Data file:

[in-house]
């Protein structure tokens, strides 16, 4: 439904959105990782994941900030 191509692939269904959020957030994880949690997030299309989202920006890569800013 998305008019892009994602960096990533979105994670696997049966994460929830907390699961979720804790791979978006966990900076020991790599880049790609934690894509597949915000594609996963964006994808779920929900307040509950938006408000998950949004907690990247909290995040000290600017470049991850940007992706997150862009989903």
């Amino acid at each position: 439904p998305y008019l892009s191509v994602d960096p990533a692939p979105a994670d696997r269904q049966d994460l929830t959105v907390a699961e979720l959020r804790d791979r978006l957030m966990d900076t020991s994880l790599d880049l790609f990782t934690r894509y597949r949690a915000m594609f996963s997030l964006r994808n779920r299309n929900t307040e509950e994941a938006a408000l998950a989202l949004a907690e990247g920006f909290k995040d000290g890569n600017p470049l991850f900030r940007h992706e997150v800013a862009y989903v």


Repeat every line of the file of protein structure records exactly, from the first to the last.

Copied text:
[in-house]
């Protein structure tokens, strides 16, 4: 439904959105990782994941900030 191509692939269904959020957030994880949690997030299309989202920006890569800013 998305008019892009994602960096990533979105994670696997049966994460929830907390699961979720804790791979978006966990900076020991790599880049790609934690894509597949915000594609996963964006994808779920929900307040509950938006408000998950949004907690990247909290995040000290600017470049991850940007992706997150862009989903």
């Amino acid at each position: 439904p998305y008019l892009s191509v994602d960096p990533a692939p979105a994670d696997r269904q049966d994460l929830t959105v907390a699961e979720l959020r804790d791979r978006l957030m966990d900076t020991s994880l790599d880049l790609f990782t934690r894509y597949r949690a915000m594609f996963s997030l964006r994808n779920r299309n929900t307040e509950e994941a938006a408000l998950a989202l949004a907690e990247g920006f909290k995040d000290g890569n600017p470049l991850f900030r940007h992706e997150v800013a862009y989903v």